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The Appalachian region of the United States has a unique culture centered on a rich history and a combination of northern European ancestries that makes the area distinct. The area stretches from southern New York State down to the northern part of Georgia, Alabama, and Mississippi in the general vicinity of the Appalachian Mountains. The region was originally home to Native American tribes such as the Cherokee, but it was settled in the eighteenth and nineteenth centuries primarily by Scottish, Irish, and English settlers.
The people who settled in the Appalachian region were known as hearty people who lived in an often difficult environment. They were deeply religious, and that aspect of the region still carries on today. In fact, religion has played a major role in shaping the communities and the historical events that have taken place over the course of centuries. Because many of the settlers were of Scots-Irish descent, they brought their traditional music with them to the Appalachian region. Irish and English ballads were a popular form of music among early settlers, and that music evolved into New World ballads that were written entirely in the Appalachian region, as opposed to the "Old World" ballads people brought with them from Europe. The Appalachian region was also the home to bluegrass music and country music, which evolved from traditional Appalachian music combined with blues music played primarily by African Americans.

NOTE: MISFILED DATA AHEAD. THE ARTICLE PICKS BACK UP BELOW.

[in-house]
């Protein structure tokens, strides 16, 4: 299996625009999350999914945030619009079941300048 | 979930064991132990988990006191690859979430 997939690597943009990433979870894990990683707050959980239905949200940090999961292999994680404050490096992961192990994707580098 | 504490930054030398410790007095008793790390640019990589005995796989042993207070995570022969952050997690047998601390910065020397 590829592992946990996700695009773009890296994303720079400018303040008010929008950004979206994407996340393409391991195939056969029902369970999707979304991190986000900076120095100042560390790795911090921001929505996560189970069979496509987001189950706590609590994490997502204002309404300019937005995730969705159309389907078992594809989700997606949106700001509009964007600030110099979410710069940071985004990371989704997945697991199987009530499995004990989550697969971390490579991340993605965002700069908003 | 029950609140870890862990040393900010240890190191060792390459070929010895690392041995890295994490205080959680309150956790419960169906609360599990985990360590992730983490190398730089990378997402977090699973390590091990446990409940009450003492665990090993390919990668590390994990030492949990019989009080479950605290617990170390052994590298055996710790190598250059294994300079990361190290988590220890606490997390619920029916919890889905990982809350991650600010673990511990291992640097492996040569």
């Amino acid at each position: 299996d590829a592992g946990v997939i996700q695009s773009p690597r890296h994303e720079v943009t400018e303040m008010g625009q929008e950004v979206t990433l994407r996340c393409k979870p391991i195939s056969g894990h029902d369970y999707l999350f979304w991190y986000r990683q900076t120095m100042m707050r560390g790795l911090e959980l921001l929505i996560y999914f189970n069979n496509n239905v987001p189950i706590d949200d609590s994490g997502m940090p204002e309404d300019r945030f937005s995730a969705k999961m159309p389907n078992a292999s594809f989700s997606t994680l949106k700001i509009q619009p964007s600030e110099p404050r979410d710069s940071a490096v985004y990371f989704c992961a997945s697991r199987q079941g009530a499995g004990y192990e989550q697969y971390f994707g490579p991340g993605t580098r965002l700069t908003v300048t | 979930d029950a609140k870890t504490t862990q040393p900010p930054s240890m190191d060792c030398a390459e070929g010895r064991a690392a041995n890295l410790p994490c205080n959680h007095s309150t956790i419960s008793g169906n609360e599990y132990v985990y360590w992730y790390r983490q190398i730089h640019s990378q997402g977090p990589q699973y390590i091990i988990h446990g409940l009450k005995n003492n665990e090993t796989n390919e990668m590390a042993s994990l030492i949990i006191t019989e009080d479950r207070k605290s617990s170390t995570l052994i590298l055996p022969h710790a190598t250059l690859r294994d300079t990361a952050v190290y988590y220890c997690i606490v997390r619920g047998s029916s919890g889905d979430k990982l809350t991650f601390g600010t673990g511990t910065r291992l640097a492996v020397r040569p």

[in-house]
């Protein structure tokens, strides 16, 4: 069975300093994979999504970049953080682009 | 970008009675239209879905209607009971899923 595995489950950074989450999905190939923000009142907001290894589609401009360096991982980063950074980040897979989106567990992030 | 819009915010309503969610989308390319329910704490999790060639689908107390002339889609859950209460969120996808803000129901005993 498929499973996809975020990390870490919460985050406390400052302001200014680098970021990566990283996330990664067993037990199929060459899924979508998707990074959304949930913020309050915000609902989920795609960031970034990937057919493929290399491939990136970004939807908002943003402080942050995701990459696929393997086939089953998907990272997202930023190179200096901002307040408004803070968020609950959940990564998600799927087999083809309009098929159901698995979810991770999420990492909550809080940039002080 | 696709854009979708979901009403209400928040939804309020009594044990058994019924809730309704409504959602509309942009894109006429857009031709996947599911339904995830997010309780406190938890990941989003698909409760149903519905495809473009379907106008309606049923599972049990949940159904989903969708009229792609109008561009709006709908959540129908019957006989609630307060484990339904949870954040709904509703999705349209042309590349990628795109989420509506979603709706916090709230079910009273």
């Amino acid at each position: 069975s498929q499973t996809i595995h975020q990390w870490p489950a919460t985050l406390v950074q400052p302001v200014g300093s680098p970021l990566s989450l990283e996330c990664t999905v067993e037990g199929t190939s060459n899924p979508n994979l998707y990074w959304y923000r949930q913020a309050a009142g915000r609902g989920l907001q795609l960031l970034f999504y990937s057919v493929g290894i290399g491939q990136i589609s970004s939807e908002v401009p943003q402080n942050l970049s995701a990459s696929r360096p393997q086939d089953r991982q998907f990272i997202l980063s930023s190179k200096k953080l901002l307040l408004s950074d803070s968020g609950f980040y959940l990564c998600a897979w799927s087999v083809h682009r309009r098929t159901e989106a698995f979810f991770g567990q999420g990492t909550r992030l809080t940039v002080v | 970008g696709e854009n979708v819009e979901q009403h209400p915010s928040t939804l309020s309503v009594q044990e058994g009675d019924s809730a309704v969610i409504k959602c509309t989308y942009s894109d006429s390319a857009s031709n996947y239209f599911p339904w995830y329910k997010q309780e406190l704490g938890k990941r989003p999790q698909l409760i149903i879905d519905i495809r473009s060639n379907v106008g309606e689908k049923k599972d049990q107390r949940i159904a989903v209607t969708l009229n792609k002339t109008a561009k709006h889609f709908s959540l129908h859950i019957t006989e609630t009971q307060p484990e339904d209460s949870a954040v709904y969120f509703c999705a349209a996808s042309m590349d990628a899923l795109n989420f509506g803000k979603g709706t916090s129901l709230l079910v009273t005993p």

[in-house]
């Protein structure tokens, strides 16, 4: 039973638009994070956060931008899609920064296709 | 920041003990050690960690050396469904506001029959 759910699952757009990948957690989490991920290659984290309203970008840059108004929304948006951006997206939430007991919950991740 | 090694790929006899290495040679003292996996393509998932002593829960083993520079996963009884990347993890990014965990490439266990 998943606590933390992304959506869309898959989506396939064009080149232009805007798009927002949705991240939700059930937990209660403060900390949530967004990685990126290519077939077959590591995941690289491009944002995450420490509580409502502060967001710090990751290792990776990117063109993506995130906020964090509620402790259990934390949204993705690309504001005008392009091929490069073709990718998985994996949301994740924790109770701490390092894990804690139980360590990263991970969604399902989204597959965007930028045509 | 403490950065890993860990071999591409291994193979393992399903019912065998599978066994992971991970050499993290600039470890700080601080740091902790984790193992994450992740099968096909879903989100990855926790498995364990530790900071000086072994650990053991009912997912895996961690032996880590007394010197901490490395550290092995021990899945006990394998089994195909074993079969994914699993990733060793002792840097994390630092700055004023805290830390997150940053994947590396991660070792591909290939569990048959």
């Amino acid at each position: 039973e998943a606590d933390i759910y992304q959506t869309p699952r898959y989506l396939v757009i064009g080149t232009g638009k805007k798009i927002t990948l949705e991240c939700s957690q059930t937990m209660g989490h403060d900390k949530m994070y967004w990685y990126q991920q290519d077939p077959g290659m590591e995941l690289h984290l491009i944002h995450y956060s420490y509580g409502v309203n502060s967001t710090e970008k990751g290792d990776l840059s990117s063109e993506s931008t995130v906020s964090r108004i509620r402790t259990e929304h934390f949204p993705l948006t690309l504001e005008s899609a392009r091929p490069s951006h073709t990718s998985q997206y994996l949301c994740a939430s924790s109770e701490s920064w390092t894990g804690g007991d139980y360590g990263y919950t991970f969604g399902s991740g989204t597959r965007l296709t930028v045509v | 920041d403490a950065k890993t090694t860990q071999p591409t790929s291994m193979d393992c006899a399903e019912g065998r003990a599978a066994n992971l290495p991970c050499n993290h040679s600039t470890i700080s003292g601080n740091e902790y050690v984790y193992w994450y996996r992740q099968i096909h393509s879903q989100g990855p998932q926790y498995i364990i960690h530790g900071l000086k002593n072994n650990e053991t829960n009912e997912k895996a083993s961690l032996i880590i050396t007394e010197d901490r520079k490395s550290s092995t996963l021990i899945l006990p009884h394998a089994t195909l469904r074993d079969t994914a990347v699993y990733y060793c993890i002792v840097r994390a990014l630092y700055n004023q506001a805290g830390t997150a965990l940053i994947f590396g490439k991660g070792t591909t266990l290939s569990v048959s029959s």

In more recent years, the Appalachian region has become known for outdoor recreation as well. The Appalachian trail meanders through the Appalachian mountains from its starting point at Springer Mountain in Georgia all the way up through the Appalachian states and beyond to Mount Katahdin in Baxter State Park in Maine. The mountainous region has become synonymous with pristine wilderness and fantastic views, often in narrow corridors of wilderness bounded by cities and other urban areas. The Appalachian region is also home to national parks and several national forests besides the Appalachian trail.
Unfortunately, not all the reasons that make the region unique are positive ones. Poverty has been a problem in the Appalachians since it was first recognized as a distinct region. For a brief period of time, residents prospered off the lumber and coal mining industries, but as those industries faded, families became impoverished, and that poverty persisted. The education system in the Appalachians has also suffered as a result, and due to a lack of funding and emphasis on the importance of education, the school systems in the region are often far behind the national trends.